What do free range chicken eggs have to do with gardening? A little bit. They’ve actually got more to do with great flavor and nutrition and one of Windsor’s best hometown attributes. (Skip to the end if you just want the eggs-and-roses tip.)
That would be Wise Acre Farms on Arata Road – a farm-fresh “craft egg” free-range operation complete with guard llamas, dogs, tours and an always-open fresh egg vending machine (credit/debit cards, Apple pay, coin and cash friendly).
Wise Acre owner Bryan Boyd will be the presenter at the Windsor Garden Club’s free “Third Tuesday” speaker session Feb. 21. Meeting begins at 6:30 p.m. with speaker presentation at 6:45 p.m. at the Windsor Senior Center community room, 9231 Foxwood Drive. (Photo courtesy Wise Acre Farms.)
Boyd and Wise Acre made headlines in 2015 thanks to a squabble between neighboring landowners that cut off access to Wise Acre’s operations and farm stand on 15 acres of lush, leased land and threatened to force him out of Windsor.
After the winery next door announced plans to expand, Boyd found his Wise Acre customers – and himself – barred from using the winery’s driveway to get to his operations through the winery’s driveway – a short but key easement he’d been using since launching there in 2012.
With no access, Boyd scrambled to find friendlier pastures for his hens – but found most of them tied up with wine in north county. He was scouting Petaluma (where his father owns Able Fencing). But Windsor and Healdsburg egg-lovers squawked in dismay, kicking up a fuss on social media and local newspapers.
BoDean Asphalt and Empire Asphalt and a local engineering firm came to the rescue, donating between $6000 and $8000 of labor and materials to build a new driveway for Wise Acre’s operation at 651 Arata Road. March 1 is the one-year anniversary of Wise Acre’s re-opening after a seven-month shutdown. He’s thankful for the support of the community, local businesses which sold his eggs in the meantime and the customers who stuck with him.
To celebrate, Boyd is starting “Thankful Thursdays,” a sort of “Taco Tuesdays” for $2 discounts on every pack of fresh gourmet eggs at the Wise Acre stand.
You can see the stand under its tin-roofed shed from the road. Drive by most any day and you can also see a field full of happy chickens, sparkly silver-roofed coops and maybe a guard llama.
Drive in, and you can pull up to a vending machine and buy some fresh, amazing eggs. Sure, they may be a little pricey. But they were laid by hens living the good life in what’s pretty much chicken luxury. Wise Acre hens get to cluck around on soft earth in fresh air and sunshine, nibbling on worms and bugs and grass and seeds and nibbling on natural grains. Boyd rotates his flocks and their moveable coops around his pastures year-round to keep them in fresh grazing and let the fields naturally recover.
A fluffy 170 lb. Great Pyranees dog named Buddy hangs out with the chickens 24-7 and keeps the hens and their eggs safe from the foxes, raccoons , red-tailed hawks, owls and bobcats plentiful around Windsor.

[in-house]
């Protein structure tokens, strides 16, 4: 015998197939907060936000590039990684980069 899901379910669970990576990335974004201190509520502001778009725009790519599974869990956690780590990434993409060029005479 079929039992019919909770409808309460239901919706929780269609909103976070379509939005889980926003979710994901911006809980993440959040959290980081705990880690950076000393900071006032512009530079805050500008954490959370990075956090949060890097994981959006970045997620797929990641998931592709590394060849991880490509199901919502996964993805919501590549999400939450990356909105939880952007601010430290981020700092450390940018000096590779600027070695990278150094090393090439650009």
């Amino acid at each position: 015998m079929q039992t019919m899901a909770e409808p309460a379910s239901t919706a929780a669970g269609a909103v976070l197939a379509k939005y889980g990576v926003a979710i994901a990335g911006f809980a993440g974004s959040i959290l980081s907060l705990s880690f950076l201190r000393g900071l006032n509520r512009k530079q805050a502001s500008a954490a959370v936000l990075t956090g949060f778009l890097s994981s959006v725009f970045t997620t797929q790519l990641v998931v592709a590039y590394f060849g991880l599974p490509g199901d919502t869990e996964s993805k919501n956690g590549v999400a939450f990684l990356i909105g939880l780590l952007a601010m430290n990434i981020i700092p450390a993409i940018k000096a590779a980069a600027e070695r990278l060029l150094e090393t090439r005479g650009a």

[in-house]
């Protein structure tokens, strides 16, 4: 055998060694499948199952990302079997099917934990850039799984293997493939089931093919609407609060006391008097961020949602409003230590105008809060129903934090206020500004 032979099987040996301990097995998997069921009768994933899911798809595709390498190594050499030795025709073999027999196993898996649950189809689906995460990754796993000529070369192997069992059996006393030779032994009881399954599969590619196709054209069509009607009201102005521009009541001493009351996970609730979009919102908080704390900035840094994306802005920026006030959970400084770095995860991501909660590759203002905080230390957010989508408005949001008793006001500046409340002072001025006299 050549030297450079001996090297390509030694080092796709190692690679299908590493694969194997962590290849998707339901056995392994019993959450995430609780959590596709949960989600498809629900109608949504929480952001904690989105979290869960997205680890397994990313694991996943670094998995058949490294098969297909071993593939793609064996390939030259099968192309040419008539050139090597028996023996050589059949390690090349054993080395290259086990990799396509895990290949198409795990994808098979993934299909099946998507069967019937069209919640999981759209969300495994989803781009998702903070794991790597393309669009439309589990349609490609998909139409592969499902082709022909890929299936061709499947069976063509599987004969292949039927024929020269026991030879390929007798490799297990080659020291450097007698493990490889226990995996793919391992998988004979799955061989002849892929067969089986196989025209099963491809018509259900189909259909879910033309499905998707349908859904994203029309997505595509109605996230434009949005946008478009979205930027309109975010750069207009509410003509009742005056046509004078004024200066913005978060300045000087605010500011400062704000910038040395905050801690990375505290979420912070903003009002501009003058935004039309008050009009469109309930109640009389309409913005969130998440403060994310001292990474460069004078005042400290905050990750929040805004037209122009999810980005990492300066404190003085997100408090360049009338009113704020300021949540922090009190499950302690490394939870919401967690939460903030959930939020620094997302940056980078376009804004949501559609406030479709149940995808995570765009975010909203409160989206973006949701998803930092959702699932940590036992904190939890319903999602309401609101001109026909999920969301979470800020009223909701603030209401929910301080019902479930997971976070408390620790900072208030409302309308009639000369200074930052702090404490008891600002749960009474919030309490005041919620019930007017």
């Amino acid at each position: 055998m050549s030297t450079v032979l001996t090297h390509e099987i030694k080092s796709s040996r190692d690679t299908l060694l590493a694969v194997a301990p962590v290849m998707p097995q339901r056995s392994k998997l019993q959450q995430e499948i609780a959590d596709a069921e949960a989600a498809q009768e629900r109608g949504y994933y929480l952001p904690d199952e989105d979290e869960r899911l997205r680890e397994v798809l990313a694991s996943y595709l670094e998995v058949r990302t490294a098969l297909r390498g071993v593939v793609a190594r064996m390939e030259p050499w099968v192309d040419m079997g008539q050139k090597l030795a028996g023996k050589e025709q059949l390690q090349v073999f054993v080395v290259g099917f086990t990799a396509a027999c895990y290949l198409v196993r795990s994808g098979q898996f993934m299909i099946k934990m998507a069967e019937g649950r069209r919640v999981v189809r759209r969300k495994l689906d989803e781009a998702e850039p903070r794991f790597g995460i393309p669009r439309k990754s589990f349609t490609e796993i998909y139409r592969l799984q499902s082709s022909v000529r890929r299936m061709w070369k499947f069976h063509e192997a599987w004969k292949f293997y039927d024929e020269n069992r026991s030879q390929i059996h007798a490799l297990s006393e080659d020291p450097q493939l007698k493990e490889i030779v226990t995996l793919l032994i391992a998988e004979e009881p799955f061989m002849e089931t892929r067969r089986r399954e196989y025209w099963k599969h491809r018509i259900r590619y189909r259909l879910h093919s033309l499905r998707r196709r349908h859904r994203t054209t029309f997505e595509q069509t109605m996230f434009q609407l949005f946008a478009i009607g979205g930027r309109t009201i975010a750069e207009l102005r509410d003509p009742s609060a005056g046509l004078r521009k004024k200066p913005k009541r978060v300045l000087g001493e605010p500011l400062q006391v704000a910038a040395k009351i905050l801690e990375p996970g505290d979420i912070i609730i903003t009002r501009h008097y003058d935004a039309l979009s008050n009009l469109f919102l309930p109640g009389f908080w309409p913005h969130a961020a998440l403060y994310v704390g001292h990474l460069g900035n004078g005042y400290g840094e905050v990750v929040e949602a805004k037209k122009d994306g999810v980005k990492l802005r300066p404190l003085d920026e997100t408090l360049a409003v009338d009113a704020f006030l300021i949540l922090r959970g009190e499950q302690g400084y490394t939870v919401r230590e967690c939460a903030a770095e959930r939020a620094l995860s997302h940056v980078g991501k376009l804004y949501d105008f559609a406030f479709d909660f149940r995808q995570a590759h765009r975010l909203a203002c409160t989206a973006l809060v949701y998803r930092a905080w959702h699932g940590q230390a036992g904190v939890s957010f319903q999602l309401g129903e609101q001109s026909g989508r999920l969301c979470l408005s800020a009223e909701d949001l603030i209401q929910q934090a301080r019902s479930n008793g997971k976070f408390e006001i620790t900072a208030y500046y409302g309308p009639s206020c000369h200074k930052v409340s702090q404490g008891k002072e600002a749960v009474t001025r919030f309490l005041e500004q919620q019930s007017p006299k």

Buddy’s partner is a guard llama. The duo has done a great job chasing away all of the chicken-eating and egg-loving predators in the area. The leased farmland actually came with four guard llamas previously used for guarding sheep from coyotes. (The llama pack is now down to one due to age-related attrition.) The llamas were popular with the neighbors, but needed more help when it came to crime-fighting.
“We were actually hit really hard by bobcats, foxes and red-tailed hawks before we got Buddy. Now we’re not losing anything,” Boyd said. Not even from aerial attacks. “Buddy keeps everything away.” Except the customers, who tend to love him.
Wise Acre farms is still in a state of evolution; so far craft farming organic eggs is not a high-profit business.
“I’m still trying to figure out how to make money at it,” Boyd explained. “I love having to improve things and be innovative. There has to be a way to create a healthy product in a humane way that can sustain the farmer too.”
Windsor, Healdsburg and Sonoma County do allow homeowners to raise “backyard” chickens. That may sound great at first, but they do have their drawbacks. They cluck a lot (the neighbors don’t always love that), they don’t lay eggs all the time (winter is not a big egg-laying season), and townfolk frequently find themselves bonding with their chickens as pets, not producers.
“Actually that’s good for me. People get attached to their chickens, and they develop a taste for quality eggs. Then they become my customers,” Boyd said.
If you develop a habit of buying Wise Acre farm-fresh eggs, here’s one way to wring every penny out of them: save the egg shells. Then rinse them and grind them in a food processor (a mini-Cuisinart works great) until they’re fairly powdered. Scratch them into the earth around your roses. They’ll love it. The calcium in the powdered egg shell is great for strengthening rose plant cell walls, helping them stand up to pests.